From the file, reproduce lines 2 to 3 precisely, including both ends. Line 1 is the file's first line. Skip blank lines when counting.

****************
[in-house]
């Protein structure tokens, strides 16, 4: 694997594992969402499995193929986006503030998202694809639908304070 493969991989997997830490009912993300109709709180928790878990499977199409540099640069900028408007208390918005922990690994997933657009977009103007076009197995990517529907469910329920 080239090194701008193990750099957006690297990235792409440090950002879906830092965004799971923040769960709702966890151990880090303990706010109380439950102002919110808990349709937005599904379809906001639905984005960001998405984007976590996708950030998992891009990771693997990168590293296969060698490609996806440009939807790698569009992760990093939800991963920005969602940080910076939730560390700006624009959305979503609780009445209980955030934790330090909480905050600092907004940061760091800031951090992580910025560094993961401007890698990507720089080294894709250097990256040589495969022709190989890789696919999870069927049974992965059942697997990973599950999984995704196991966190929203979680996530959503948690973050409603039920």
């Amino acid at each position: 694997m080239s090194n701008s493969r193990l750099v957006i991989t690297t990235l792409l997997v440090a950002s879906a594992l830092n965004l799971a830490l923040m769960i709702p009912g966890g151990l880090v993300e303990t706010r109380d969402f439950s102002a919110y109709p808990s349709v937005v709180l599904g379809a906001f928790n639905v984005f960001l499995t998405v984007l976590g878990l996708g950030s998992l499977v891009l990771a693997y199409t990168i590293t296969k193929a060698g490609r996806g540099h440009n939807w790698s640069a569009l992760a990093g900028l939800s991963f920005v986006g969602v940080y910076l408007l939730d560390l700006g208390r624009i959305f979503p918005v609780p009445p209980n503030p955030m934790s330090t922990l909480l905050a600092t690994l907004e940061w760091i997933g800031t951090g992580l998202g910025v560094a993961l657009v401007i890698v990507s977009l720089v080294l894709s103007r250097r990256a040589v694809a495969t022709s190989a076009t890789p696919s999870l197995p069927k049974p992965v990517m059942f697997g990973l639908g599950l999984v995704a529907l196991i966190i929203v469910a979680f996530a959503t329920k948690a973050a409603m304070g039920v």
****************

């Protein structure tokens, strides 16, 4: 694997594992969402499995193929986006503030998202694809639908304070 493969991989997997830490009912993300109709709180928790878990499977199409540099640069900028408007208390918005922990690994997933657009977009103007076009197995990517529907469910329920 080239090194701008193990750099957006690297990235792409440090950002879906830092965004799971923040769960709702966890151990880090303990706010109380439950102002919110808990349709937005599904379809906001639905984005960001998405984007976590996708950030998992891009990771693997990168590293296969060698490609996806440009939807790698569009992760990093939800991963920005969602940080910076939730560390700006624009959305979503609780009445209980955030934790330090909480905050600092907004940061760091800031951090992580910025560094993961401007890698990507720089080294894709250097990256040589495969022709190989890789696919999870069927049974992965059942697997990973599950999984995704196991966190929203979680996530959503948690973050409603039920």
């Amino acid at each position: 694997m080239s090194n701008s493969r193990l750099v957006i991989t690297t990235l792409l997997v440090a950002s879906a594992l830092n965004l799971a830490l923040m769960i709702p009912g966890g151990l880090v993300e303990t706010r109380d969402f439950s102002a919110y109709p808990s349709v937005v709180l599904g379809a906001f928790n639905v984005f960001l499995t998405v984007l976590g878990l996708g950030s998992l499977v891009l990771a693997y199409t990168i590293t296969k193929a060698g490609r996806g540099h440009n939807w790698s640069a569009l992760a990093g900028l939800s991963f920005v986006g969602v940080y910076l408007l939730d560390l700006g208390r624009i959305f979503p918005v609780p009445p209980n503030p955030m934790s330090t922990l909480l905050a600092t690994l907004e940061w760091i997933g800031t951090g992580l998202g910025v560094a993961l657009v401007i890698v990507s977009l720089v080294l894709s103007r250097r990256a040589v694809a495969t022709s190989a076009t890789p696919s999870l197995p069927k049974p992965v990517m059942f697997g990973l639908g599950l999984v995704a529907l196991i966190i929203v469910a979680f996530a959503t329920k948690a973050a409603m304070g039920v």